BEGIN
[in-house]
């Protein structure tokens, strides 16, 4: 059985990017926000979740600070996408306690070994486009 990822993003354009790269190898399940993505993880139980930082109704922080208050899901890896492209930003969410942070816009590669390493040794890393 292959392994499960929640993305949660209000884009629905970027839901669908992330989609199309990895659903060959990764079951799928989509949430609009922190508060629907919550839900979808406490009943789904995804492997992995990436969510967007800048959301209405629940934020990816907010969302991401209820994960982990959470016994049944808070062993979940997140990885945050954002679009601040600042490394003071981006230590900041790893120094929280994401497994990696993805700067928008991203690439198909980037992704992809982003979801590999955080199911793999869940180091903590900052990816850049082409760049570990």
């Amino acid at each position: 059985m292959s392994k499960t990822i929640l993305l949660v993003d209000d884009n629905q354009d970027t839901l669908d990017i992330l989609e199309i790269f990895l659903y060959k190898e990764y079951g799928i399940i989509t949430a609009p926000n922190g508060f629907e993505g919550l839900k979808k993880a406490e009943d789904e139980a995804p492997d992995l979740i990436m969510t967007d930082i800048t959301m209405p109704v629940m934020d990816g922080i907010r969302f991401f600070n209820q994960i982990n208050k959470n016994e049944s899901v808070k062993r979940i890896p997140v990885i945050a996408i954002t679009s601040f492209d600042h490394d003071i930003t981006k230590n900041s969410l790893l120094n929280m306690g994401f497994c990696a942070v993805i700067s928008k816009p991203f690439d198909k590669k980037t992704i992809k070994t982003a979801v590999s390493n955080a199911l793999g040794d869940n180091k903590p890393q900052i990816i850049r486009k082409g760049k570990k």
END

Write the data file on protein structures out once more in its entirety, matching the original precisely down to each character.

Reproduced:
[in-house]
């Protein structure tokens, strides 16, 4: 059985990017926000979740600070996408306690070994486009 990822993003354009790269190898399940993505993880139980930082109704922080208050899901890896492209930003969410942070816009590669390493040794890393 292959392994499960929640993305949660209000884009629905970027839901669908992330989609199309990895659903060959990764079951799928989509949430609009922190508060629907919550839900979808406490009943789904995804492997992995990436969510967007800048959301209405629940934020990816907010969302991401209820994960982990959470016994049944808070062993979940997140990885945050954002679009601040600042490394003071981006230590900041790893120094929280994401497994990696993805700067928008991203690439198909980037992704992809982003979801590999955080199911793999869940180091903590900052990816850049082409760049570990």
């Amino acid at each position: 059985m292959s392994k499960t990822i929640l993305l949660v993003d209000d884009n629905q354009d970027t839901l669908d990017i992330l989609e199309i790269f990895l659903y060959k190898e990764y079951g799928i399940i989509t949430a609009p926000n922190g508060f629907e993505g919550l839900k979808k993880a406490e009943d789904e139980a995804p492997d992995l979740i990436m969510t967007d930082i800048t959301m209405p109704v629940m934020d990816g922080i907010r969302f991401f600070n209820q994960i982990n208050k959470n016994e049944s899901v808070k062993r979940i890896p997140v990885i945050a996408i954002t679009s601040f492209d600042h490394d003071i930003t981006k230590n900041s969410l790893l120094n929280m306690g994401f497994c990696a942070v993805i700067s928008k816009p991203f690439d198909k590669k980037t992704i992809k070994t982003a979801v590999s390493n955080a199911l793999g040794d869940n180091k903590p890393q900052i990816i850049r486009k082409g760049k570990k």